Diamonds may be forever, but state licenses are not.  Once obtained, state licenses must be renewed periodically, usually annually.  Ownership changes, mergers, acquisitions and corporate restructurings can require licensees to submit applications to obtain new licenses or, at the very least, to notify state regulatory authorities of the changes.  Changes of the corporate name, corporate officers and even federal tax identification number can trigger states requiring a wholesaler to obtain a new license.  A number of states allow operations to continue under the old license until a new license is issued, but some states require a new license be issued before operations can continue.  Notwithstanding any of the issues raised above, industry is awaiting FDA’s promulgation of regulations for wholesalers pursuant to Title II of the Drug Quality and Security Act (the Drug Supply Chain Security Act (“DSCSA”)) (FDCA Section 583), which will dictate on a uniform basis licensing standards for wholesale distributors distributing finished pharmaceutical human drug products throughout the United States.  Congress charged FDA with promulgating those regulations within two years after the DSCSA’s promulgation back in November 2013, yet to date those regulations have not been published or otherwise released.

    The owners and management of Kilgoban, must obtain licenses in Moosissippi, the state where the facility is located.  However, they cannot overlook whether they need to also obtain non-resident licenses in other states before beginning operations or obtain new licenses if undergoing corporate changes.

    HHS Reverses Its Position and No Longer Requires EUAs for COVID-19 LDTs

    In a jaw-dropping move, HHS  announced today that, effective immediately, FDA will no longer require premarket review of laboratory developed tests (LDTs)—including LDTs to detect the virus that causes COVID-19—absent notice and comment rulemaking.  HHS is rescinding all guidance documents and informal statements of policy concerning LDTs.  HHS said that it made this decision “as part of the HHS’s ongoing department-wide review of regulatory flexibilities enacted since the start of COVID-19” and consistent with Executive Orders 13771 (Executive Order on Reducing Regulation and Controlling Regulatory Costs) and 13924 (Executive Order on Regulatory Relief to Support Economic Recovery).  HHS offered no further explanation for this abrupt about-face.   Nor did HHS explain why this new approach was not extended to other FDA policies that have increased regulation and regulatory costs for companies seeking to offer COVID-19 tests (see our previous post here).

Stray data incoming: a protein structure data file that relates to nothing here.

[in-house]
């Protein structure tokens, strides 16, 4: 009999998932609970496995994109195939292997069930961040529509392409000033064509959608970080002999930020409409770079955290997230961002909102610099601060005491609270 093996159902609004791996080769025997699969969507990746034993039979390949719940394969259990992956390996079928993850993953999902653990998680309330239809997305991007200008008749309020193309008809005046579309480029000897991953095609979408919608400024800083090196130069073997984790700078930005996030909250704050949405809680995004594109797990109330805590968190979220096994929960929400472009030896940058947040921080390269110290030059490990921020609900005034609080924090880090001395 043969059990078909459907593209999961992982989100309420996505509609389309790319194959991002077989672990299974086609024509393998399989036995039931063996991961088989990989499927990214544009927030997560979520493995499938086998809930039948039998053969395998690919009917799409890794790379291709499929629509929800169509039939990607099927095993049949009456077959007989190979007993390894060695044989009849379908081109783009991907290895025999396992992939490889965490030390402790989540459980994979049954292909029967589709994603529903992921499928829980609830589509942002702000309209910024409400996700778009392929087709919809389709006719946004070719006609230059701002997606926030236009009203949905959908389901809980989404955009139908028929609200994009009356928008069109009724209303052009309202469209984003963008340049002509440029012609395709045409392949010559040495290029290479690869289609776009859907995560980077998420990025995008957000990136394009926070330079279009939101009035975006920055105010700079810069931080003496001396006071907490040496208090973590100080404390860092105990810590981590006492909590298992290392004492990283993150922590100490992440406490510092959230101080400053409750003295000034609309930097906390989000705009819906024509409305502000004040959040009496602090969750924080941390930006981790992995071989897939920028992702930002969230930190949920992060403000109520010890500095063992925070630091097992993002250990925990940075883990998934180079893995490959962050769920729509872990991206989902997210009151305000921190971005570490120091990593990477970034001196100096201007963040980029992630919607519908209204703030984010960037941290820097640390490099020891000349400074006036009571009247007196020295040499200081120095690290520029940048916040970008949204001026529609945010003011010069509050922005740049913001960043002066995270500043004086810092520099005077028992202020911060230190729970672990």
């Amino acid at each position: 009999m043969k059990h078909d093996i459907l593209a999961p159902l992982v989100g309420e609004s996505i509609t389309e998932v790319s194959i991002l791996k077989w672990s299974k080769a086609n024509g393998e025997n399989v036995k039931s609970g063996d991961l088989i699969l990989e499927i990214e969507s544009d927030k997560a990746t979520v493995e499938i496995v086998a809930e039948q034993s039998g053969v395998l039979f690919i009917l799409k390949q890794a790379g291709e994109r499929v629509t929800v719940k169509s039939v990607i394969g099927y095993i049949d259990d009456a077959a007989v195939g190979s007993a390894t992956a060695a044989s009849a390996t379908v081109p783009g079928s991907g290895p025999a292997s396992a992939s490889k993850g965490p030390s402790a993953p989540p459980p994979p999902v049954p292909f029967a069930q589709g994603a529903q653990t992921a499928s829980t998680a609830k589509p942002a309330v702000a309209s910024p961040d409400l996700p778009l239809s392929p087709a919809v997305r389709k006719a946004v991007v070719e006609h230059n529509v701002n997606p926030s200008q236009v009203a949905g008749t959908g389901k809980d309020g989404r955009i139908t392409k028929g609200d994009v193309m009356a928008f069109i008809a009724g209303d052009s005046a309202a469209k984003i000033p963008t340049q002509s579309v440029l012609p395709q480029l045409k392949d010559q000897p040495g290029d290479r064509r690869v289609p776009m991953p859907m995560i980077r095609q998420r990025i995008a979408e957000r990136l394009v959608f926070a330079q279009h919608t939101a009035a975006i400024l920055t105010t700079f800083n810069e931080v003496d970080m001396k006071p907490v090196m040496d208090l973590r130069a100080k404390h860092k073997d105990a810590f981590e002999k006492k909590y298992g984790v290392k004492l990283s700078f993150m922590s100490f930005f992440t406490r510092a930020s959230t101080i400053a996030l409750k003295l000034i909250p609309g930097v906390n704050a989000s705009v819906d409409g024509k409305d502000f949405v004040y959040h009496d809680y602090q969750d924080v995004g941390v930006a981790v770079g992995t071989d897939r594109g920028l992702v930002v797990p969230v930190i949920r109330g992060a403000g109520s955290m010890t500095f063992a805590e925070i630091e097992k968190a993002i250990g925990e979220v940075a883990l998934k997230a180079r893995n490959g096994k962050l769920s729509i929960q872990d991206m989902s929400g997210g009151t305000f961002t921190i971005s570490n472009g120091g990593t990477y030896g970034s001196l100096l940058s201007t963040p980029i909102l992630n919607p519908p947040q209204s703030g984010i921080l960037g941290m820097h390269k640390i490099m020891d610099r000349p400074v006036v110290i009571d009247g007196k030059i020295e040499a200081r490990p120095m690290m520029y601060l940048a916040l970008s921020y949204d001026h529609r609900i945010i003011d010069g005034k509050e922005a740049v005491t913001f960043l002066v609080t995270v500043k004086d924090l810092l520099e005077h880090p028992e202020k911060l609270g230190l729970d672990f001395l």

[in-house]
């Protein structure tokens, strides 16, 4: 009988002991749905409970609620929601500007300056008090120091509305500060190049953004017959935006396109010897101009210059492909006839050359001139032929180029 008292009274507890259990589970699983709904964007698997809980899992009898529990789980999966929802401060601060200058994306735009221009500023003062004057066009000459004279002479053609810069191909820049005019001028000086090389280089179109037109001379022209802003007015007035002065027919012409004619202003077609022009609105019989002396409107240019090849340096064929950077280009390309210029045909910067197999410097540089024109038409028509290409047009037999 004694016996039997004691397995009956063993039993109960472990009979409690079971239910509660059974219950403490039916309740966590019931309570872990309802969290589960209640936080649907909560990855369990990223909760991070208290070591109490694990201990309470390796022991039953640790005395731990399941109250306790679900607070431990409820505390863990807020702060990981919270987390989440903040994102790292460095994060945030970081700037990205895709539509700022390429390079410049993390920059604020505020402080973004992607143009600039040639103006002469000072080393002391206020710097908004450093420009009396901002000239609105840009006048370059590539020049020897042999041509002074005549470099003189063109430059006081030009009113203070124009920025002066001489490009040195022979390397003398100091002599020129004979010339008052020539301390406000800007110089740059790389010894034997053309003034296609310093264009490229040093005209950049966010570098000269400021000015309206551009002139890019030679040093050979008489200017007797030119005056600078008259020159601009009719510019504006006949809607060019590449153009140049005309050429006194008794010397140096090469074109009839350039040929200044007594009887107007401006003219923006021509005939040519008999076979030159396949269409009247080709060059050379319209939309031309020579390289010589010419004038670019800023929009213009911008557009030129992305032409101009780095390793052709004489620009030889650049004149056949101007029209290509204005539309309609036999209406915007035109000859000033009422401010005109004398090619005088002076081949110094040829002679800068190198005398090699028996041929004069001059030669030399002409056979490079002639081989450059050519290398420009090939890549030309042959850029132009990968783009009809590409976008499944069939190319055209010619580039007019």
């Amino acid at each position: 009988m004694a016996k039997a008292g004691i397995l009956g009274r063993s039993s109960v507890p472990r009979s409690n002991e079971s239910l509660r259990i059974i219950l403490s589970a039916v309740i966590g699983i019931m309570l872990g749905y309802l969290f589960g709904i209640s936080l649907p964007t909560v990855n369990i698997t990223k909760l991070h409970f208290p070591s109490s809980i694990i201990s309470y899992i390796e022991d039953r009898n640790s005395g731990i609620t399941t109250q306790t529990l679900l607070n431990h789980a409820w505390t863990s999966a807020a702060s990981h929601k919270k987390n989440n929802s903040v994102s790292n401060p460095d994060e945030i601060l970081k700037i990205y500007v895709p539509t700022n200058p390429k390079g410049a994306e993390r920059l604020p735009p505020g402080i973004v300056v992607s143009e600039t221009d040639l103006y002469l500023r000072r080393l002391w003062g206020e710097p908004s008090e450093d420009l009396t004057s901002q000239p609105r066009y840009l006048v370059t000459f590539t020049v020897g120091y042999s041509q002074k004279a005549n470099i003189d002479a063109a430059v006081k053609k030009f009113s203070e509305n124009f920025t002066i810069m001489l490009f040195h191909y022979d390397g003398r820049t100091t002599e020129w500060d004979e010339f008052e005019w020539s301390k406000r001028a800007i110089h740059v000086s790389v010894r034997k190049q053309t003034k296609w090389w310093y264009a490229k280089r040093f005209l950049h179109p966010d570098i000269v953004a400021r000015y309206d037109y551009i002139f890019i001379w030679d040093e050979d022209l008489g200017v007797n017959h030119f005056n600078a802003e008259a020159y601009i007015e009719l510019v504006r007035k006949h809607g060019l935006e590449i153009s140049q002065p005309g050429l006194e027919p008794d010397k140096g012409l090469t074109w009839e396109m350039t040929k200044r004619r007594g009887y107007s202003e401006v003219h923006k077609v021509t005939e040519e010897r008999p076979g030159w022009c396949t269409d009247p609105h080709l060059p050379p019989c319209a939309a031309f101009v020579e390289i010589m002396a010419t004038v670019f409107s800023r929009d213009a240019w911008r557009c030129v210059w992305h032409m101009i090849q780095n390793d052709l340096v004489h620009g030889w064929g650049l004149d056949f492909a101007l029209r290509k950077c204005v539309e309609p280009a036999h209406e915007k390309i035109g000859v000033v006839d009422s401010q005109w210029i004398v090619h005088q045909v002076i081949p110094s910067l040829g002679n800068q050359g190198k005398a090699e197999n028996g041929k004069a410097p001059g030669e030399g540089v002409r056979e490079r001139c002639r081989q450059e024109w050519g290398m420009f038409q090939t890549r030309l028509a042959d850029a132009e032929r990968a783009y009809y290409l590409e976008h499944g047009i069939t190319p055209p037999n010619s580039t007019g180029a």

As a consequence of HHS’ decision, clinical laboratories will no longer be required to submit a request for emergency use authorization (EUA) before offering LDT-based testing for COVID-19.  The announcement does not alter clinical laboratory obligations under the Clinical Laboratory Improvement Amendments (CLIA).

    According to the announcement, clinical laboratories may still voluntarily seek an EUA from FDA for COVID-19 tests, and laboratories that offer such LDTs without premarket authorization will not be eligible for PREP Act coverage.  As discussed in a previous post, the PREP Act provides immunity from liability for losses related to medical countermeasures used to combat a declared public health emergency.  The liability immunity applies to entities involved in the development, manufacture, testing, distribution, administration, and use of such medical countermeasures.  Clinical laboratories that have already obtained an EUA (or other marketing authorization) for an LDT are not affected by this announcement.

    As readers of the blog know, we have long been critical of FDA’s limitations on LDTs (see, e.g., prior posts herehereherehere, and here).  HHS’s announcement has far-reaching implications for all clinical laboratories offering LDTs, which we will explore in future blog posts.

    Mum’s the Word on Hearing Aids

    Earlier this week, FDA was supposed to issue proposed rules—years in the making—implementing over-the-counter (OTC) hearing aid rules, as required by the Food and Drug Administration Reauthorization Act (FDARA) (read HPM’s summary here).  Under FDARA, FDA is required to issue proposed rules three years from the Act’s approval on August 18, 2017 and issue final rules 180 days after the close of the proposed regulation comment period.  August 18, 2020 has now come and gone with no sign of the proposed rule.  In fact, it hasn’t even been added to OMB’s dashboard, suggesting that it hasn’t been sent to OMB for review (though, we note the possibility that the rule could skip OMB review).

    Given the current state of the world, and FDA’s significant role in addressing COVID-19, it’s not entirely surprising that FDA missed the statutorily mandated release date, but it does have us guessing as to the reasons for the hold-up. Given that many of the technical aspects of the rule were likely addressed in last year’s Bose de novo review, our best guess is that the broad preemption provisions are giving FDA trouble.  For those of you unfamiliar, the statute provides: